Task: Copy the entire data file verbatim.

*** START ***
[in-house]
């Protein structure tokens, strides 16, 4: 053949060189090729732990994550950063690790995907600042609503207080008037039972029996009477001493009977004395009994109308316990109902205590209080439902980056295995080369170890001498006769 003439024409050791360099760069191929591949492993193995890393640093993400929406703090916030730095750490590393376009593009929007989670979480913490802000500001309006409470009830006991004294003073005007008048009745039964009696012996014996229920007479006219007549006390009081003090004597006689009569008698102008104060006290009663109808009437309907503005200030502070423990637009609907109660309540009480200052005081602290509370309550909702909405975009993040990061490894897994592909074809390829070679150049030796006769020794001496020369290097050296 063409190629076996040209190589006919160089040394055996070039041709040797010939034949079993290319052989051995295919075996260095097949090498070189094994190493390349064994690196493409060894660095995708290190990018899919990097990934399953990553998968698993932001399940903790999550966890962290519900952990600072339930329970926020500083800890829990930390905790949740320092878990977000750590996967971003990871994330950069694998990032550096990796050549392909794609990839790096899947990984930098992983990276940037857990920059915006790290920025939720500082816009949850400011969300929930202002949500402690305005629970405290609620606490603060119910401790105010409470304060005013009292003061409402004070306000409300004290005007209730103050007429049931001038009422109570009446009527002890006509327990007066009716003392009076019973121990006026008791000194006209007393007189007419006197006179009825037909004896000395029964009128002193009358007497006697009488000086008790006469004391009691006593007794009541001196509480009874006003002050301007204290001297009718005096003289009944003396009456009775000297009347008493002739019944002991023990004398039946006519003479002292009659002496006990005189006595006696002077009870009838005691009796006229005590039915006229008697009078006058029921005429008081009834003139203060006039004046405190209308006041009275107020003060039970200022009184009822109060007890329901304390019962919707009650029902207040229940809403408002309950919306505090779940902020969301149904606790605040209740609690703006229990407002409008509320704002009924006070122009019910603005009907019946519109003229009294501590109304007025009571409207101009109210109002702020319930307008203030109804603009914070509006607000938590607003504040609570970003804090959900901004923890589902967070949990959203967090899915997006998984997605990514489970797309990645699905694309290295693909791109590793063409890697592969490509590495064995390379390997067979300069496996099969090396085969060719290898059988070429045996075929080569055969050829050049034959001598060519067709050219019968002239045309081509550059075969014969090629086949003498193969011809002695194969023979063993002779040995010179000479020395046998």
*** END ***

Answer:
[in-house]
């Protein structure tokens, strides 16, 4: 053949060189090729732990994550950063690790995907600042609503207080008037039972029996009477001493009977004395009994109308316990109902205590209080439902980056295995080369170890001498006769 003439024409050791360099760069191929591949492993193995890393640093993400929406703090916030730095750490590393376009593009929007989670979480913490802000500001309006409470009830006991004294003073005007008048009745039964009696012996014996229920007479006219007549006390009081003090004597006689009569008698102008104060006290009663109808009437309907503005200030502070423990637009609907109660309540009480200052005081602290509370309550909702909405975009993040990061490894897994592909074809390829070679150049030796006769020794001496020369290097050296 063409190629076996040209190589006919160089040394055996070039041709040797010939034949079993290319052989051995295919075996260095097949090498070189094994190493390349064994690196493409060894660095995708290190990018899919990097990934399953990553998968698993932001399940903790999550966890962290519900952990600072339930329970926020500083800890829990930390905790949740320092878990977000750590996967971003990871994330950069694998990032550096990796050549392909794609990839790096899947990984930098992983990276940037857990920059915006790290920025939720500082816009949850400011969300929930202002949500402690305005629970405290609620606490603060119910401790105010409470304060005013009292003061409402004070306000409300004290005007209730103050007429049931001038009422109570009446009527002890006509327990007066009716003392009076019973121990006026008791000194006209007393007189007419006197006179009825037909004896000395029964009128002193009358007497006697009488000086008790006469004391009691006593007794009541001196509480009874006003002050301007204290001297009718005096003289009944003396009456009775000297009347008493002739019944002991023990004398039946006519003479002292009659002496006990005189006595006696002077009870009838005691009796006229005590039915006229008697009078006058029921005429008081009834003139203060006039004046405190209308006041009275107020003060039970200022009184009822109060007890329901304390019962919707009650029902207040229940809403408002309950919306505090779940902020969301149904606790605040209740609690703006229990407002409008509320704002009924006070122009019910603005009907019946519109003229009294501590109304007025009571409207101009109210109002702020319930307008203030109804603009914070509006607000938590607003504040609570970003804090959900901004923890589902967070949990959203967090899915997006998984997605990514489970797309990645699905694309290295693909791109590793063409890697592969490509590495064995390379390997067979300069496996099969090396085969060719290898059988070429045996075929080569055969050829050049034959001598060519067709050219019968002239045309081509550059075969014969090629086949003498193969011809002695194969023979063993002779040995010179000479020395046998």